The alarm went at 6am, the time I should have been arriving in Heathrow to get home for Mark's birthday: not to be. After a lovely shower I changed back into my full-length leggings and floral dress and headed down to the concierge desk to find out how the airport would let us know about flights. The concierge desk didn't have a clue. They couldn't tell me what had been happening over the previous days when flights had been delayed, and simply went on the internet to see if flights were running: one bloke helpfully told me that a flight left at 1am this morning, I told him I already knew that because it was my flight that went without me. I went for breakfast and made sure I got my money's worth, or rather the airline's, and had cereal, a dodgy coffee, shrimp dumplings that taste like pork, and a sort-of English breakfast.
I sat next to one of the women from the airport, Michelle, who now lives in Adelaide but was heading to London to spend Christmas with her family. I informed her of the concierge desk's helpful nature and we resolved that it may not be the best idea to stay at the hotel and wait for a phonecall that would most probably never come. One group of people paid another HK$300 for a taxi back to the airport at 7am, as none of ther staff informed them about the free minibus that left for the airport every hour. We congregated in the reception and booked our places on the 9.30am bus, then stupidly checked the weather reports online, which of course made us doubtful of getting home any time soon.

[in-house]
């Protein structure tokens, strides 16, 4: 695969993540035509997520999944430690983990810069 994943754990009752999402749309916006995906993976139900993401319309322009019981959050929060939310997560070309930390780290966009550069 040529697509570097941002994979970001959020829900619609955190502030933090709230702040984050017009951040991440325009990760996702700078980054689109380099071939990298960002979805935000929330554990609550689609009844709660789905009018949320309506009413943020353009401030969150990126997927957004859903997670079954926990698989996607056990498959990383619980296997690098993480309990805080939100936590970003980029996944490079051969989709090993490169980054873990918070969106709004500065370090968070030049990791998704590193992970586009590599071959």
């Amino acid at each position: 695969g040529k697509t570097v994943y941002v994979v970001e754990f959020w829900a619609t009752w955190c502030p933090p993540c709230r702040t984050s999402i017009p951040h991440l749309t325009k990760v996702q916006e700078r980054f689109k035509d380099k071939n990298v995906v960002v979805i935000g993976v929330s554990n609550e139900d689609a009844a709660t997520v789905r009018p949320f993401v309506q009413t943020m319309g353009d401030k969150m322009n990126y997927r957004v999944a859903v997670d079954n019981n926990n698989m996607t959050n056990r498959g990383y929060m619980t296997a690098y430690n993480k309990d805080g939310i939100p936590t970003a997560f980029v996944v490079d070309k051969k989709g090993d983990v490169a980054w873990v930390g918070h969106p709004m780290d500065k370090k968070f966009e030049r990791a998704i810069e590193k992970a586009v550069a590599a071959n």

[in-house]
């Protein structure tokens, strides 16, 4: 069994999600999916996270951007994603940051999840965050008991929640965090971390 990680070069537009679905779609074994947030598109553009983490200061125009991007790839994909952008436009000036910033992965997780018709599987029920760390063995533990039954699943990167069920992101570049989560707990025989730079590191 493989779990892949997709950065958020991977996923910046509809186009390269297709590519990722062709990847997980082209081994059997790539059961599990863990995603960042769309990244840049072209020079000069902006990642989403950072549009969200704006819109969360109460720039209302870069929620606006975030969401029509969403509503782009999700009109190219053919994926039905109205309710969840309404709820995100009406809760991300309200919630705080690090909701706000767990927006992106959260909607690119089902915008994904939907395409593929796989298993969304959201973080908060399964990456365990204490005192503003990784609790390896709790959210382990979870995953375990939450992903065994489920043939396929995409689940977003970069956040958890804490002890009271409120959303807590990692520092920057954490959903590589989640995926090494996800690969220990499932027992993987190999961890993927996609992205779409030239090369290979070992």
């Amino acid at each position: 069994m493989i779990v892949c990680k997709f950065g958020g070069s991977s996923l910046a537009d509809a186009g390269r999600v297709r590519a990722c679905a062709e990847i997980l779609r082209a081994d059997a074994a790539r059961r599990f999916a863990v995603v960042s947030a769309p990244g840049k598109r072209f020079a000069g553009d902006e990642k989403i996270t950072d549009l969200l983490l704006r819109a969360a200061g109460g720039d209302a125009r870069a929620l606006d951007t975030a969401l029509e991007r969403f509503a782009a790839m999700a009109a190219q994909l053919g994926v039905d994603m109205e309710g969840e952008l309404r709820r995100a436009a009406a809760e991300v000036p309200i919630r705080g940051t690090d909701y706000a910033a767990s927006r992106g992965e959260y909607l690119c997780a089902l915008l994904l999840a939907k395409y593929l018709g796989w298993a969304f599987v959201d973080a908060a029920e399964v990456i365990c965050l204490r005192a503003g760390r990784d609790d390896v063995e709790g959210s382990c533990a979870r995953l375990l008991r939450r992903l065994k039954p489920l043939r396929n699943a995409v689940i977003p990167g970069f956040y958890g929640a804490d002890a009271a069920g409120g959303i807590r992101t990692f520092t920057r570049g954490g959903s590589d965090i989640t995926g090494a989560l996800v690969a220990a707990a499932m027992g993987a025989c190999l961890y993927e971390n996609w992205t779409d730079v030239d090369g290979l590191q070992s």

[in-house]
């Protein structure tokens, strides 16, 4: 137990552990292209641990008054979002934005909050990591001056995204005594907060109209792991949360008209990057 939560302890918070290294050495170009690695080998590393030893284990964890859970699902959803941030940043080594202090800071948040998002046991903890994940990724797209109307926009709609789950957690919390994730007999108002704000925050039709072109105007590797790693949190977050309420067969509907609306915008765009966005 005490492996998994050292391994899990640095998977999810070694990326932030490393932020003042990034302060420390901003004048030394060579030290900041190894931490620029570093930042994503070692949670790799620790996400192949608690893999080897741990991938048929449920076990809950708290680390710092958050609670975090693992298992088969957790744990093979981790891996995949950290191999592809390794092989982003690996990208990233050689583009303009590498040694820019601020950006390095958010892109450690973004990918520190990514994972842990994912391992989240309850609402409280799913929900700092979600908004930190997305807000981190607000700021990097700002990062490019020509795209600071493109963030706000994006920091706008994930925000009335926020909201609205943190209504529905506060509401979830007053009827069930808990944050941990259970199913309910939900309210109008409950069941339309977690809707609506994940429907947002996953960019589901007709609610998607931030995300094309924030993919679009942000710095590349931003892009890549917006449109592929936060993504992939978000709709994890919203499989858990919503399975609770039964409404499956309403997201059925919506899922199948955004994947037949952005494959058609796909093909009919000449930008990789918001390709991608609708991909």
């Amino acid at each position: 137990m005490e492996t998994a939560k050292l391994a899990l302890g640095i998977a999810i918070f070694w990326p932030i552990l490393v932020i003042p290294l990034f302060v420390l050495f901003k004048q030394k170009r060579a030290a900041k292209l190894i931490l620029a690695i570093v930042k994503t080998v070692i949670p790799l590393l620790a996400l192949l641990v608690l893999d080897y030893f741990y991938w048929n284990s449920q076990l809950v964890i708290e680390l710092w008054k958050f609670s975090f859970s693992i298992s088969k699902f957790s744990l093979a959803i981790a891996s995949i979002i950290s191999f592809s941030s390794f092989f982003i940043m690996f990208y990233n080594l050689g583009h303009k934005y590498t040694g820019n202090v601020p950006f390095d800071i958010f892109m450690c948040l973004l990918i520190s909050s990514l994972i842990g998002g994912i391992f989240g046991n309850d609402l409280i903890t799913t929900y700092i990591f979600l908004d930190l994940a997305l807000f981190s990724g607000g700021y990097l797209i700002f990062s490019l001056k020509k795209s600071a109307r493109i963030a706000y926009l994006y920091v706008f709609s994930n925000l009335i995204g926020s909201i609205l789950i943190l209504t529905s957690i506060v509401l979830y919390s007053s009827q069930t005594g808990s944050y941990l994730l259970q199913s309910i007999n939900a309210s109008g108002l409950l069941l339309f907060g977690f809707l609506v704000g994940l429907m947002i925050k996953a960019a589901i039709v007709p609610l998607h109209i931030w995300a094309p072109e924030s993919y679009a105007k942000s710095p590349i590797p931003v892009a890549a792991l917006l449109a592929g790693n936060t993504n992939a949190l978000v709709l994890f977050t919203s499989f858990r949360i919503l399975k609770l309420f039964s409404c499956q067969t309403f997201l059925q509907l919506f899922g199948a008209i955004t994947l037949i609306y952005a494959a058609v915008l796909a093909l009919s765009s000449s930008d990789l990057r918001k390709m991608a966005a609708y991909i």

Once at the airport we headed straight to the Cathay Pacific desk, where the staff told us to head to the standby desk. I used my long legs to get me there first, and registered as number 668 for a standby flight. The bloke told me to call a number to confirm the booking, but I headed to the Cathay information desk to find out how and where I call the number, only to be told the number only works outside of the airport! She looked online to try and confirm a flight for me, but told me the next one available was Christmas Eve! Unsure I'd have any other option I confirmed myself on the flight and headed up to the luggage office to collect my rucksack: it had been sitting in the airport since last night when I flew in from Saigon. I followed a member of staff through to the arrivals carousel and asked him if he knew if flights were heading to Heathrow today, he just pointed to the bags and said 'this way'. My face lit up as I spotted my, Claire's really, faithful rucksack amongst the many other bags, and I gladly lifted it on my back before the bloke had any chance to get a trolley.